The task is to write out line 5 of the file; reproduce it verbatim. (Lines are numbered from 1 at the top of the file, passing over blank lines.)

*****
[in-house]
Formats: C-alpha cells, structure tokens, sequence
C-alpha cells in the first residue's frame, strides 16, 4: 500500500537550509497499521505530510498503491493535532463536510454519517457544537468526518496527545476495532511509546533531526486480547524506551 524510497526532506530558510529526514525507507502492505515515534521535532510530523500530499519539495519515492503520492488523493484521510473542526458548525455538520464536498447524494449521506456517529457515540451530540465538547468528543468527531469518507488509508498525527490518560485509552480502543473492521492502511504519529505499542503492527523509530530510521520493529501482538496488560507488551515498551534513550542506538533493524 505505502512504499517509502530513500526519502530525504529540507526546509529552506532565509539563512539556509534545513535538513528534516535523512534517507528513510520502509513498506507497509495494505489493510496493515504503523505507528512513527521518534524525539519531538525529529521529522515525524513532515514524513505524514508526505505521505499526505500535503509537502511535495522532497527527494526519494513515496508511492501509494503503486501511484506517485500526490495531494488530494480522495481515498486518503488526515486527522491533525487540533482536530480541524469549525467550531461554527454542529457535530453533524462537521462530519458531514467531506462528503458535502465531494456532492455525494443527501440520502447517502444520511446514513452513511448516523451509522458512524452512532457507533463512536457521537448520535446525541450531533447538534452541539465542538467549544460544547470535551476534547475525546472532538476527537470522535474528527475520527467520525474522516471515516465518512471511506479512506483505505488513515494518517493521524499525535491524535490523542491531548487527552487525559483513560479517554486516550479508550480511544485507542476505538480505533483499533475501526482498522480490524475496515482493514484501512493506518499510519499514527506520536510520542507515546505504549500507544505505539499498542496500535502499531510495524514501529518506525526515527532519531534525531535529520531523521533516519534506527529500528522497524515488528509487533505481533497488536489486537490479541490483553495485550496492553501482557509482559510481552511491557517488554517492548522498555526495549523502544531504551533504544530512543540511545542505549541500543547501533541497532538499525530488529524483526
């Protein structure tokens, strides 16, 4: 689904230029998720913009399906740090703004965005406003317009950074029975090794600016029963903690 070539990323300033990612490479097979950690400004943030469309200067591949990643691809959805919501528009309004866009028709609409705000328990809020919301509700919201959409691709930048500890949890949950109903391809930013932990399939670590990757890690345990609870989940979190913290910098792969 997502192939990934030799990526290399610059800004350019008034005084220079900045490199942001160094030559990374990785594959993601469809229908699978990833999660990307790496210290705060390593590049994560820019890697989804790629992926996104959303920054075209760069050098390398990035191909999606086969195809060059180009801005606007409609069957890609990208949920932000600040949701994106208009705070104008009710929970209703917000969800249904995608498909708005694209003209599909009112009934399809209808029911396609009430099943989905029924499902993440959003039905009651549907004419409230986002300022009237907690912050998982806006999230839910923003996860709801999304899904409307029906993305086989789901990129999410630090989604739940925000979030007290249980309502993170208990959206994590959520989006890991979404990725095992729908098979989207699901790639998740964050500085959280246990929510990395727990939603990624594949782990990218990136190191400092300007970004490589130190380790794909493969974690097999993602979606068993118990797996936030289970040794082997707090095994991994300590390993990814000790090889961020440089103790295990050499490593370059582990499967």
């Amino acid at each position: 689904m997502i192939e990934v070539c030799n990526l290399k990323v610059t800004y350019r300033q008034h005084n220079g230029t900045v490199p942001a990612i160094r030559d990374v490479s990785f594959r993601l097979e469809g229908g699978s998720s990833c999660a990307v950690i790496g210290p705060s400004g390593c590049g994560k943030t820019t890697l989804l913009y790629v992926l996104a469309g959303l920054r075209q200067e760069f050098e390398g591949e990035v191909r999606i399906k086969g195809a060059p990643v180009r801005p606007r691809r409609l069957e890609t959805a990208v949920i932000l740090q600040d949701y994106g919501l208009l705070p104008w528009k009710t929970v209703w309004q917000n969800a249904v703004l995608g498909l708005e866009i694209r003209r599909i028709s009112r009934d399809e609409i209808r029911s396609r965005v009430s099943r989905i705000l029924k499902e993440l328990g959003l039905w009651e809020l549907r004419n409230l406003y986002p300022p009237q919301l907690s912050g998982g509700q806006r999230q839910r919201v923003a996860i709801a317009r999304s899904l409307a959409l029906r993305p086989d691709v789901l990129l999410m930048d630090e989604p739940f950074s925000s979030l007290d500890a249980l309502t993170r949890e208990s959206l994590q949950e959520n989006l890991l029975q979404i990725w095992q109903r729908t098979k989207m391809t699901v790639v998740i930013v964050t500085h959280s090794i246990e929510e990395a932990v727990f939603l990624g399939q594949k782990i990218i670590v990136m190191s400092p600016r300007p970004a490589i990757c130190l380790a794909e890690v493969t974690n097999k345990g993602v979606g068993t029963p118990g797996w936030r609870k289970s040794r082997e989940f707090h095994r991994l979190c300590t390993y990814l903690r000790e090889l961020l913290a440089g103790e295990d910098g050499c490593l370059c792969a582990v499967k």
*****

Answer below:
């Amino acid at each position: 689904m997502i192939e990934v070539c030799n990526l290399k990323v610059t800004y350019r300033q008034h005084n220079g230029t900045v490199p942001a990612i160094r030559d990374v490479s990785f594959r993601l097979e469809g229908g699978s998720s990833c999660a990307v950690i790496g210290p705060s400004g390593c590049g994560k943030t820019t890697l989804l913009y790629v992926l996104a469309g959303l920054r075209q200067e760069f050098e390398g591949e990035v191909r999606i399906k086969g195809a060059p990643v180009r801005p606007r691809r409609l069957e890609t959805a990208v949920i932000l740090q600040d949701y994106g919501l208009l705070p104008w528009k009710t929970v209703w309004q917000n969800a249904v703004l995608g498909l708005e866009i694209r003209r599909i028709s009112r009934d399809e609409i209808r029911s396609r965005v009430s099943r989905i705000l029924k499902e993440l328990g959003l039905w009651e809020l549907r004419n409230l406003y986002p300022p009237q919301l907690s912050g998982g509700q806006r999230q839910r919201v923003a996860i709801a317009r999304s899904l409307a959409l029906r993305p086989d691709v789901l990129l999410m930048d630090e989604p739940f950074s925000s979030l007290d500890a249980l309502t993170r949890e208990s959206l994590q949950e959520n989006l890991l029975q979404i990725w095992q109903r729908t098979k989207m391809t699901v790639v998740i930013v964050t500085h959280s090794i246990e929510e990395a932990v727990f939603l990624g399939q594949k782990i990218i670590v990136m190191s400092p600016r300007p970004a490589i990757c130190l380790a794909e890690v493969t974690n097999k345990g993602v979606g068993t029963p118990g797996w936030r609870k289970s040794r082997e989940f707090h095994r991994l979190c300590t390993y990814l903690r000790e090889l961020l913290a440089g103790e295990d910098g050499c490593l370059c792969a582990v499967k």